I readily agree that there's potential for confusion on the interpretation of the definitions, and it seems some numbers simply don't add up when multiple sources are considered. I'm keenly interested to see what I can do to get clarification on the data, and preferably access to raw data (presumably anonymized/scrubbed). Likewise, I don't have a firm explanation for the drop in vaccinations rates in 2013. The WHO 2013 data is listed as provisional of course, but given the tendency toward the fastest reporting coming from the most heavily populated/metropolitan areas in any given nation, I'm not anticipating a serious shift in the percentiles by the next update period.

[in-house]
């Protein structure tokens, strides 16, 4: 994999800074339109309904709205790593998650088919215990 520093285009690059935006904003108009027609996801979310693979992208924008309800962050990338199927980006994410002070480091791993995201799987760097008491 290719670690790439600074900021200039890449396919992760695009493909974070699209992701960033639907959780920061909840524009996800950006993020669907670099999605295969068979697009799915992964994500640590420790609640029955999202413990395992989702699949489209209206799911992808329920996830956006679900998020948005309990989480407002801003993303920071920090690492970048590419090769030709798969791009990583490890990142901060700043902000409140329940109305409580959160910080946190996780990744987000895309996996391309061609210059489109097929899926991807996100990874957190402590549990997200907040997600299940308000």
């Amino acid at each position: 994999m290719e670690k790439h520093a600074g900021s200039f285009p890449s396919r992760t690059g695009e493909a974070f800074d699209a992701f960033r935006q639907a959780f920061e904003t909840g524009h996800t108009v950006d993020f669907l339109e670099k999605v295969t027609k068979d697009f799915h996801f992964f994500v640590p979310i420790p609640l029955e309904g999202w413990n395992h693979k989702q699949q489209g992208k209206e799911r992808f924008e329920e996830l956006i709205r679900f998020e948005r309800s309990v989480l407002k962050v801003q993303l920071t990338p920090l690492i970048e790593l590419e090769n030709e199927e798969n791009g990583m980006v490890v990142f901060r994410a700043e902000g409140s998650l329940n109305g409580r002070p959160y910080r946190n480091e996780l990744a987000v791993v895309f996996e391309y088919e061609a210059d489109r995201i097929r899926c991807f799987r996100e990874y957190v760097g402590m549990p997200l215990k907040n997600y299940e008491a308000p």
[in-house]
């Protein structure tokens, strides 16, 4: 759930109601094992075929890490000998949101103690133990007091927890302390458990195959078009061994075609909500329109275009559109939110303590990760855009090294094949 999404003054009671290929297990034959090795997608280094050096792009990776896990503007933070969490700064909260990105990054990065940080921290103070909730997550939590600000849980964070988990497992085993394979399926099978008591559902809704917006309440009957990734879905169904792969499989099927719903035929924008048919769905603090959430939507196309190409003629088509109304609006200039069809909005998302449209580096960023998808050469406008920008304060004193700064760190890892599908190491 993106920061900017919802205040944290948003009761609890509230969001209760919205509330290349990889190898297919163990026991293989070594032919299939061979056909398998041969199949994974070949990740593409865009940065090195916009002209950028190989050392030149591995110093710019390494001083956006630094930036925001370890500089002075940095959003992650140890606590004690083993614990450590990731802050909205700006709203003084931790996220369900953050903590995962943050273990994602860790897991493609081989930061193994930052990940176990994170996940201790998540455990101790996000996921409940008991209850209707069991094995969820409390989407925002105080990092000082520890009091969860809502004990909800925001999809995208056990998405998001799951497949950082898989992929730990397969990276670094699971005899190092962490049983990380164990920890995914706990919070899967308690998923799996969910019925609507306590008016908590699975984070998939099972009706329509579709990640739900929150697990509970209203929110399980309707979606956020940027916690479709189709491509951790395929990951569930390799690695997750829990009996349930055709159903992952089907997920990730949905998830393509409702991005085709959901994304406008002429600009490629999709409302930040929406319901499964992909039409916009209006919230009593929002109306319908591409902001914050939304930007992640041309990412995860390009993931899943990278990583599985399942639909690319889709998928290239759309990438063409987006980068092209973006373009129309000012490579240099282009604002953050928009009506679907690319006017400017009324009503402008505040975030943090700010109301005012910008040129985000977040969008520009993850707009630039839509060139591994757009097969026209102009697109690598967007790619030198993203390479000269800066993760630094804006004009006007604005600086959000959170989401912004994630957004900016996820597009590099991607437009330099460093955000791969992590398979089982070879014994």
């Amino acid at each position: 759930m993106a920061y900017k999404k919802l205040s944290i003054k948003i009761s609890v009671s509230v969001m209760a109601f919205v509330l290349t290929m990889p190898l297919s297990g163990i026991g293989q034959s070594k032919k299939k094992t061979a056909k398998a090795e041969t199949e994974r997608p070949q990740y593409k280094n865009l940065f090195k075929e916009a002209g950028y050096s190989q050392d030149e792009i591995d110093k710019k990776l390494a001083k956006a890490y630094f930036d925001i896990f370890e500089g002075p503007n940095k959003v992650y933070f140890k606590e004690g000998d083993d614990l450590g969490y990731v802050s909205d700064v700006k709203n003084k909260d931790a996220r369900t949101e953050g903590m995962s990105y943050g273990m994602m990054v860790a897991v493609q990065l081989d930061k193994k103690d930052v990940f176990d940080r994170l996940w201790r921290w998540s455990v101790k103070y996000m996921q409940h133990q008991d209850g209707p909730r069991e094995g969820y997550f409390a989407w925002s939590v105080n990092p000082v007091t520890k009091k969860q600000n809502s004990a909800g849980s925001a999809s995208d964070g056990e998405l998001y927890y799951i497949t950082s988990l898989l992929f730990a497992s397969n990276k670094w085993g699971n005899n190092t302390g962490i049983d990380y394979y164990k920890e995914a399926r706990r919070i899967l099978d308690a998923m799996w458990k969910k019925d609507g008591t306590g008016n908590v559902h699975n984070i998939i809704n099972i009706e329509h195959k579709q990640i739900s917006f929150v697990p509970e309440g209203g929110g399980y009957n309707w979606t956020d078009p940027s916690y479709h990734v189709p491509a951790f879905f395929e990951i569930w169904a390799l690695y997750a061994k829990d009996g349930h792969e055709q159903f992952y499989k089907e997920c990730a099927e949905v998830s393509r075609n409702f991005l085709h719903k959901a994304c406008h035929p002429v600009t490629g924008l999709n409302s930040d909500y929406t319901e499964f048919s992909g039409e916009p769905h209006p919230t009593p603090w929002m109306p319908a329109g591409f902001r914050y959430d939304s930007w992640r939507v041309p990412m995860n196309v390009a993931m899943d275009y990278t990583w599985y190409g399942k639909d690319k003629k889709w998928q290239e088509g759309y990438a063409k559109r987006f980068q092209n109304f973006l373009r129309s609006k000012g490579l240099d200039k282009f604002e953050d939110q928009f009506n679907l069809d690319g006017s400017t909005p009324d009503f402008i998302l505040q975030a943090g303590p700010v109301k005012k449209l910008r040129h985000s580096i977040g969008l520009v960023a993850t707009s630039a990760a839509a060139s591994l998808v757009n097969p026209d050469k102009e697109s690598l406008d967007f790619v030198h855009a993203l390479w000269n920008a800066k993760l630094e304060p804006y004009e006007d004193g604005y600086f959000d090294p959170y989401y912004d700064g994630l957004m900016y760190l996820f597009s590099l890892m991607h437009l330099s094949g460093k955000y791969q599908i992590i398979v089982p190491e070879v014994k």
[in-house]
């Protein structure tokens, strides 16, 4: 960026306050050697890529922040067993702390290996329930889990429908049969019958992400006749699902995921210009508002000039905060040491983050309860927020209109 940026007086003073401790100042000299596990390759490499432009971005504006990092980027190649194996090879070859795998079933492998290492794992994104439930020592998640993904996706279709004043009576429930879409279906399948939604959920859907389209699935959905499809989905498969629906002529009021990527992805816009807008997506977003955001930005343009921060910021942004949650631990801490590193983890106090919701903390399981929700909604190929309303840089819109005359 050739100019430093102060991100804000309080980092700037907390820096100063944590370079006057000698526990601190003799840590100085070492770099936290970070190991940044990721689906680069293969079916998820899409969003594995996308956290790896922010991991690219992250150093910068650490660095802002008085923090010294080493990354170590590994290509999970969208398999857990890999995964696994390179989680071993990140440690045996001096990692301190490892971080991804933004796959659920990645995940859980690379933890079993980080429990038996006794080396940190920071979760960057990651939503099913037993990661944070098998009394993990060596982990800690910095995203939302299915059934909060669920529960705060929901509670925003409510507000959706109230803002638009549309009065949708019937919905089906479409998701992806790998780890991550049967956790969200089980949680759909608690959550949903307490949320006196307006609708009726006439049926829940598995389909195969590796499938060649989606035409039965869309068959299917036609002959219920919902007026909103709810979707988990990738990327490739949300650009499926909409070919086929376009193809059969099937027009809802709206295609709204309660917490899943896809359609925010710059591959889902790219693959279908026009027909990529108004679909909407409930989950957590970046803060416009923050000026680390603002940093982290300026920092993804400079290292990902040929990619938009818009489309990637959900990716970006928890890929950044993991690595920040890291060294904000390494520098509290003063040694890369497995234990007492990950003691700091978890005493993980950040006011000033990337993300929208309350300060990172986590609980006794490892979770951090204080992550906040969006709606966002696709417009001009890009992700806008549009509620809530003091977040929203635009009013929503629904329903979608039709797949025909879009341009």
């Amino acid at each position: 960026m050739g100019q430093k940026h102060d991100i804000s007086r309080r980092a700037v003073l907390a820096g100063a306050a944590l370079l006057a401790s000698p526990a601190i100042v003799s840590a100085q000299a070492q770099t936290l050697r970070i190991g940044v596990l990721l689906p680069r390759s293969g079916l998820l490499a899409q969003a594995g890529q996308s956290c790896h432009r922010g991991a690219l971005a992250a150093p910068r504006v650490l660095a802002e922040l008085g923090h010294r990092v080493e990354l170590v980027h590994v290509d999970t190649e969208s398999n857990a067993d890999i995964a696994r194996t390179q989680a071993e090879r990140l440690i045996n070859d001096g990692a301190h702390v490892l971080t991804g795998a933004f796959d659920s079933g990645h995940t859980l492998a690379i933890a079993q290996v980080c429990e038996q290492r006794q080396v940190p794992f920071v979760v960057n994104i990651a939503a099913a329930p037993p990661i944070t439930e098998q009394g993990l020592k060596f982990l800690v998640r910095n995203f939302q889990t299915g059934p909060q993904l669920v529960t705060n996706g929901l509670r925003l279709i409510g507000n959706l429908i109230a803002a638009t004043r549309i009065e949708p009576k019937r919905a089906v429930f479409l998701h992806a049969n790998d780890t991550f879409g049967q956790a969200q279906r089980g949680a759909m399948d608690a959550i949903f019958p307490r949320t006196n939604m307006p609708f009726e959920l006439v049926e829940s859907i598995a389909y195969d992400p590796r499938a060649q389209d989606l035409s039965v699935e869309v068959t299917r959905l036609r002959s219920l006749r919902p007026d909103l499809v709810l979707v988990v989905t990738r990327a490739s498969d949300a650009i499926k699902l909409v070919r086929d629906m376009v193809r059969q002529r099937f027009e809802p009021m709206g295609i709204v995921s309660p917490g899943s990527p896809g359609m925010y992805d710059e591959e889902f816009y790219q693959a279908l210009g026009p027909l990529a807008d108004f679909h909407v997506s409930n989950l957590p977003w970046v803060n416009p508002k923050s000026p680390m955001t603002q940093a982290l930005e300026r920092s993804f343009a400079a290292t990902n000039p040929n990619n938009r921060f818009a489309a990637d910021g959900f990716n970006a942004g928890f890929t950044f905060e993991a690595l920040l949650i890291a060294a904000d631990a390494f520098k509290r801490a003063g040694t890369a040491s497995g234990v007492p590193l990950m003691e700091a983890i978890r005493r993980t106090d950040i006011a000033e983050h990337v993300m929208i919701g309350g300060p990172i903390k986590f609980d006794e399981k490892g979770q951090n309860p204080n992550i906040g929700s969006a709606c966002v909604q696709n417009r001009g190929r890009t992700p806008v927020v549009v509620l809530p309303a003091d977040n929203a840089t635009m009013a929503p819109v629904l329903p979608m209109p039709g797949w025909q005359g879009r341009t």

I've lived in multiple U.S. cities with large Hispanic populations and also recall a positive attitude toward immunization in those communities. As you noted, upper-middle to upper class white families are indeed disproportionately likely to avoid vaccines in some areas. I happen to strongly disagree with their views, especially given the fact that I have a family of my own whose health matters immensely to me. The harm caused to communities caused by avoiding vaccinations is undeniable.
With specific regard to the drop in Mexican stats, I can't help but wonder if anti-vaccine fear-mongering has gained a stronger foothold in the country, although I certainly can't speak directly to that. There may be other factors as well; perhaps policies of the Enrique Peña Nieto administration (assumed office in 2012) are pertinent, or maybe large-scale destabilization associated with cartel activity has made a difference. This is simple speculation; I honestly have no idea why it's happening. I do note that in 2012, approximately 6.05 million Mexican unauthorized immigrants were residing in the United States, and the previously seen recession trend of declining Mexican illegal immigration appears to have reversed after 2010.